The result is an album that does not sound like anything Sleigh Bells has ever done – or anyone has ever done, for that matter. It is the sonic equivalent of firing synapses, with melodies zigzagging in different directions in a beautiful and ever-modulating controlled chaos. It is playful but darkly so; flirtatious but caustic; ebullient but downright sinister. It is a record that is wholly unique in sound and purpose, an unabashed and unafraid statement from a band that has made offending rote conceptions of pop music their signature and greatest strength.

Released as a companion to Robbie Robertson‘s 2016 memoir of the same name, Testimony is the singer/songwriter’s own take on his musical history — an 18-track compilation that samples from every era of his career, from his time supporting Ronnie Hawkins to his stabs at moody trip-hop. While the book ends when the Band disbands, Testimony finds space for selections from his solo career — five songs total, with 1991’s Storyville earning the largest play and the electronica aspects of 1998’s Contract from the Underworld of Red Boy and 2011’s How to Become Clairvoyant diminished. Still, the Band naturally figures heavily into the equation here, but Robertson avoids his biggest hits along with some of his best-known songs. Instead, he culls heavily from the Band‘s Live at the Academy of Music 1971 performance — it’s better known as the 1972 LP Rock of Ages — and the 2005 Band box A Musical History, which is where all the early cuts from Levon Helm & the Hawks and the Robertson-sung “Twilight (Song Sketch)” were first released. If Testimony is light on rarities, what matters is context. By piecing together all these elements of his career — including his time backing Hawkins(“Come Love”) and Bob Dylan (“Rainy Day Women #12 & 35” from Before the Flood) — he paints a fairly rich portrait of his musical achievements, so Testimony does indeed wind up being a musical memoir.

Wolf People – This London-birthed four-piece have long been hailed as a band with the alchemical charge to transform psychedelic, folk and riff-rock spirits into something both timeless and vibrant, avoiding the lure of retro pastiche. ‘Ruins’ however is unquestionably their greatest achievement to date, reinventing the earthy roar of ampstacks and a quintessentially English pastoral sensibility, and finding transformational ways to draw the cosmic dots between 1971 and 2016. The theme of this album may be a world in which nature has overcome the end of humanity, but the post-apocalyptic landscape has never sounded peachier.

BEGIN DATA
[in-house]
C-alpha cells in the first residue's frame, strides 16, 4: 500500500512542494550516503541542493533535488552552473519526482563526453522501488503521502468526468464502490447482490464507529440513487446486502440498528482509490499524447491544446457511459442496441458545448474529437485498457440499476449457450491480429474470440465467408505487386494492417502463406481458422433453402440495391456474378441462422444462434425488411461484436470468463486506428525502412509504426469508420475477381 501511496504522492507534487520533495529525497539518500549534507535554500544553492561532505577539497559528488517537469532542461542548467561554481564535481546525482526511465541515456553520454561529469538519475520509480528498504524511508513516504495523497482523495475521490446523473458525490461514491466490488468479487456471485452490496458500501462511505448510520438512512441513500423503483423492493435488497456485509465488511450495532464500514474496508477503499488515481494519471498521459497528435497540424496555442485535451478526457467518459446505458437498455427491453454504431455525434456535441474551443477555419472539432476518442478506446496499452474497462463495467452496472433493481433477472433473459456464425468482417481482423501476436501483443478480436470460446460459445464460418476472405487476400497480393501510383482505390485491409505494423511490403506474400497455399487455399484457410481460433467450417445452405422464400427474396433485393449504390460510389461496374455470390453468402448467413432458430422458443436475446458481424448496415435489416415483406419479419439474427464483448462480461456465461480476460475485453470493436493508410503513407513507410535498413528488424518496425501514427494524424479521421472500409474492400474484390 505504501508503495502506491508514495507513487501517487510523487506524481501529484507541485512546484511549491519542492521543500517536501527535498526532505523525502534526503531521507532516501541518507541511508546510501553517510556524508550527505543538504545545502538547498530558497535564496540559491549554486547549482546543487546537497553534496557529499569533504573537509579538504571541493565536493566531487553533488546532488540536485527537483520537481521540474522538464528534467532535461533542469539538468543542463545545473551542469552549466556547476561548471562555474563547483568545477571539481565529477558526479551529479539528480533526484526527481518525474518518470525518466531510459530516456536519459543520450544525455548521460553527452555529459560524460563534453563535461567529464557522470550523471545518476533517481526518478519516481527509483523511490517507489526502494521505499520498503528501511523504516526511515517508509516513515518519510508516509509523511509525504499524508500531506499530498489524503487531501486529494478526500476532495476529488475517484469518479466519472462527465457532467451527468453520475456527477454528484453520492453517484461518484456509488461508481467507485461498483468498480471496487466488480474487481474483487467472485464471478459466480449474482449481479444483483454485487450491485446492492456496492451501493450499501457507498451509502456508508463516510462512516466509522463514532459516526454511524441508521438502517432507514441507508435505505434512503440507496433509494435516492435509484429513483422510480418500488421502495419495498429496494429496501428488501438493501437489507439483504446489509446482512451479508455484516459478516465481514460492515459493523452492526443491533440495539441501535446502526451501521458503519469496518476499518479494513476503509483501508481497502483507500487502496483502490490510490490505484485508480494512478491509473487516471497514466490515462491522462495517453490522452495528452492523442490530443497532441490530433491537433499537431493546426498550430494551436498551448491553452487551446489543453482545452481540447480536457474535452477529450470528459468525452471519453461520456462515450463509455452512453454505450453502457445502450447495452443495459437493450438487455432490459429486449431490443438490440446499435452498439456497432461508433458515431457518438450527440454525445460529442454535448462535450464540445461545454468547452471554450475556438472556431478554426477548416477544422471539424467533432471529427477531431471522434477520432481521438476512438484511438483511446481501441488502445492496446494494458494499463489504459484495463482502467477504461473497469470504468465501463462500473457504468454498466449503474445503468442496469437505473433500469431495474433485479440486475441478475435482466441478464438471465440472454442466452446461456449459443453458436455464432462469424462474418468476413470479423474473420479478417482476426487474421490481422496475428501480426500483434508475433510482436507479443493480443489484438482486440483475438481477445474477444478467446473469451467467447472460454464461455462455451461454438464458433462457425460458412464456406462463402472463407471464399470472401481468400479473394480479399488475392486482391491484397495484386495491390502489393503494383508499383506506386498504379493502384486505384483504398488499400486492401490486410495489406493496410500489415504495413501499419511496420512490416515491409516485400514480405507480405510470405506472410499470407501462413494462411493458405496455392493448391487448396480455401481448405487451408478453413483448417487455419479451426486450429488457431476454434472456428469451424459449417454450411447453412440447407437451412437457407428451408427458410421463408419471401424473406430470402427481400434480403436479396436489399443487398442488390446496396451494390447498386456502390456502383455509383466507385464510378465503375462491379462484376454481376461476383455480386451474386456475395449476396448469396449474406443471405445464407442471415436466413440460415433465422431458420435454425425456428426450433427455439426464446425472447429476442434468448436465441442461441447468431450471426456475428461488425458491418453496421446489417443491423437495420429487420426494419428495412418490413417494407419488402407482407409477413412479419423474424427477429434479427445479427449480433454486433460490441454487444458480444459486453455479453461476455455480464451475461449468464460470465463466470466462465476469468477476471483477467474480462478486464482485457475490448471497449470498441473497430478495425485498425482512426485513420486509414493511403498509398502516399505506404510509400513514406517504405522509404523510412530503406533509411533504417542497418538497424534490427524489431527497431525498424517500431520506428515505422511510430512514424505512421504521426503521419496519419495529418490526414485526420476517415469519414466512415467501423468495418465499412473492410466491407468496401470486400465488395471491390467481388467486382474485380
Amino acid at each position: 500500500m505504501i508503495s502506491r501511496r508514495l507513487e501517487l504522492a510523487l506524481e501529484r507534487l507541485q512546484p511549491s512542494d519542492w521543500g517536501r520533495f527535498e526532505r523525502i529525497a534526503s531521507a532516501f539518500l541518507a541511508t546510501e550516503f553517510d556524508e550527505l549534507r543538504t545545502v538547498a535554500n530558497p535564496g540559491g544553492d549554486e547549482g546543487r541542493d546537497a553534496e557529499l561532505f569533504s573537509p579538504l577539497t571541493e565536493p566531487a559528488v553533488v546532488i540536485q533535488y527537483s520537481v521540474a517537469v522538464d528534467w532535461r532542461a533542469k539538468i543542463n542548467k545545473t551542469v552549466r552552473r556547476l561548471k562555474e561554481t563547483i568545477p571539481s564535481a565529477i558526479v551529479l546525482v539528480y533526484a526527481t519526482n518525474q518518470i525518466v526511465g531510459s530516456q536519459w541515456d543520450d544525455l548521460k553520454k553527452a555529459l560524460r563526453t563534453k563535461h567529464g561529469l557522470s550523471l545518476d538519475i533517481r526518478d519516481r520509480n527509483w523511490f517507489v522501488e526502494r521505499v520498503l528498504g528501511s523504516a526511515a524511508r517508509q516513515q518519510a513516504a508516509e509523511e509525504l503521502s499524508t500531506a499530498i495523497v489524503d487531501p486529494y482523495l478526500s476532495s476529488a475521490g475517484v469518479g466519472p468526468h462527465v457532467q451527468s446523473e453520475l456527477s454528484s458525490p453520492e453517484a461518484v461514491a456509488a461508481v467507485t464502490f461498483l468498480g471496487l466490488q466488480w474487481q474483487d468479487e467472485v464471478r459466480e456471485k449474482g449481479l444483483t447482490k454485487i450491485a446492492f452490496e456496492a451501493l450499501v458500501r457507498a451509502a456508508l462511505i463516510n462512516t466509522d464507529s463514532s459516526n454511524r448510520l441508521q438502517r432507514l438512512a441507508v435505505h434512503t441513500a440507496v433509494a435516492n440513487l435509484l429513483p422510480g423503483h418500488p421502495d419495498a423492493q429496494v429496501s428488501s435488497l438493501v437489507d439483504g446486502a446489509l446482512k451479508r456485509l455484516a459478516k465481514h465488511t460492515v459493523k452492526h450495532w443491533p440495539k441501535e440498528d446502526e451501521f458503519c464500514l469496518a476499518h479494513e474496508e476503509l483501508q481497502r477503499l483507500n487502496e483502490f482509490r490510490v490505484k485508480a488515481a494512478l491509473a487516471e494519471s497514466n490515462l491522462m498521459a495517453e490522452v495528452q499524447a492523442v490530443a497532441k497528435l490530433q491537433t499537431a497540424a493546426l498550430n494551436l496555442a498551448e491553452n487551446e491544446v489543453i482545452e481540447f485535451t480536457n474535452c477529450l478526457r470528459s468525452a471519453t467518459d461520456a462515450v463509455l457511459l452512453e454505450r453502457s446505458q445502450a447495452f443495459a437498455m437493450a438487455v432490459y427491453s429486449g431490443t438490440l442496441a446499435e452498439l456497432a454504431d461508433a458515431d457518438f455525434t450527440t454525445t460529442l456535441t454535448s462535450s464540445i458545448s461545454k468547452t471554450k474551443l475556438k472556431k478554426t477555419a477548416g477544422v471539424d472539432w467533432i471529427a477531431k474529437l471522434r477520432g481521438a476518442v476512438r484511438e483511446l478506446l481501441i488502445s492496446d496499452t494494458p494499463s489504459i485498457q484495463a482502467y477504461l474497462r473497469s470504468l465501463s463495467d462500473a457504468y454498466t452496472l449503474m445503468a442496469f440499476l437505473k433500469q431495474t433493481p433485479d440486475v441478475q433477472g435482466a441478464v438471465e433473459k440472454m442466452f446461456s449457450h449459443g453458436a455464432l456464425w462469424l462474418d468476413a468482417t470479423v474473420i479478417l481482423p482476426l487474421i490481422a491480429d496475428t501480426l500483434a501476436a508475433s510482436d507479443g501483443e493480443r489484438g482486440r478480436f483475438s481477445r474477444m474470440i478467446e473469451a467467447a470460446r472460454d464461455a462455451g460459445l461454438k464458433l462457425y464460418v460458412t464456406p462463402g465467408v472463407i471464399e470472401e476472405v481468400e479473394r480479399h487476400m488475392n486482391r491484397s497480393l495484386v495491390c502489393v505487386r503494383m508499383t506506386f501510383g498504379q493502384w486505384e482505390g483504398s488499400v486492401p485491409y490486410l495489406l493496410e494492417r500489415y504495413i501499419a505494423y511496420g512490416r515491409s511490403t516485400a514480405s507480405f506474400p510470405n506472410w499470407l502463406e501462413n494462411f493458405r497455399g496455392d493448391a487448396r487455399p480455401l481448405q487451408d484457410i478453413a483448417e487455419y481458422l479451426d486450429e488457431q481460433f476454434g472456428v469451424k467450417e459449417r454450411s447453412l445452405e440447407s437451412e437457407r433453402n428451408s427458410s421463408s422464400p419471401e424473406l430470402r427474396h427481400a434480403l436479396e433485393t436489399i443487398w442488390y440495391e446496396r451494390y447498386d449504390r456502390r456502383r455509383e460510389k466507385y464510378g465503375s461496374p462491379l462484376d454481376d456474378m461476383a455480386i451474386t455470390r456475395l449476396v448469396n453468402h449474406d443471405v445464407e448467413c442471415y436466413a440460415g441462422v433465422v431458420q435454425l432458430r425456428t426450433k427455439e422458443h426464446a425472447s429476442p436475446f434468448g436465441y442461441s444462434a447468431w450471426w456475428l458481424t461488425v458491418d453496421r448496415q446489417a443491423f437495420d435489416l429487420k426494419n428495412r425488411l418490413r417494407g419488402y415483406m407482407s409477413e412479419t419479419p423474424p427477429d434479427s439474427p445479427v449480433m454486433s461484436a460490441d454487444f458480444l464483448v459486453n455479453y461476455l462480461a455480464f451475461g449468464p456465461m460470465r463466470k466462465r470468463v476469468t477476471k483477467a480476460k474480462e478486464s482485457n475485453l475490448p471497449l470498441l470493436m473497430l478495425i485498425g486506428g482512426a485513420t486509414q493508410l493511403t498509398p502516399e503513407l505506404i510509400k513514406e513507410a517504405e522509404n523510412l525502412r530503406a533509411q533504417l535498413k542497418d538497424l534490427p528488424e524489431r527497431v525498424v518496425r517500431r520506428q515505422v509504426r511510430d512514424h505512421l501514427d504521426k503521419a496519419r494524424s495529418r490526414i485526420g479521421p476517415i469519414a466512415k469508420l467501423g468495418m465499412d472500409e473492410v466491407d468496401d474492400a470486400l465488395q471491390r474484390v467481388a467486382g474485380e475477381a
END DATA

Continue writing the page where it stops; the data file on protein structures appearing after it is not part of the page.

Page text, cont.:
Arriving on the heels of her 2015 road memoir Don’t Suck, Don’t Die: Giving Up Vic Chesnutt, which focused on Kristin Hersh’s long friendship with the late singer/songwriter, Wyatt at the Coyote Palace delivers another audio-visual experience via a 24-track LP and an accompanying hardback book stocked with lyrics, notes, essays, and photographs. Published through her own co-founded nonprofit organization CASH Music, the double album is a purely Hersh-oriented affair, with the alt-rock hero handling all of the parts. Having that kind of freedom can be a creative death knell for some artists, but Hersh has always operated in another realm, both sonically and lyrically, and she takes to the open-ended format with gusto. Opener “Bright” starts off on familiar ground, with Hersh fingerpicking one of her signature spectral melodies. However, things begin to shift gears quickly, with wild swaths of dissonance rolling in like downed wires. Hersh’s voice remains electric, if not a bit rawer than usual, and her knack for pairing big, circular pop hooks with dreamlike lyrics and rhythmic left turns remains intact. When all of those pistons start to pump, as is the case on standout cuts “Hemingway’s Tell,” “Diving Bell,” and “Between Piety and Desire,” the results can be hair-raising, but at just over 80 minutes of material, there’s a lot to digest here. It’s easy to stand on the sidelines and say that a more streamlined, ten- to 12-track version of the album would suffice, but one of the many things that’s helped to make Hersh such a singular talent over the years is her unwillingness to compromise, and on that front, the punishing and beautiful Wyatt at the Coyote Palace doesn’t disappoint.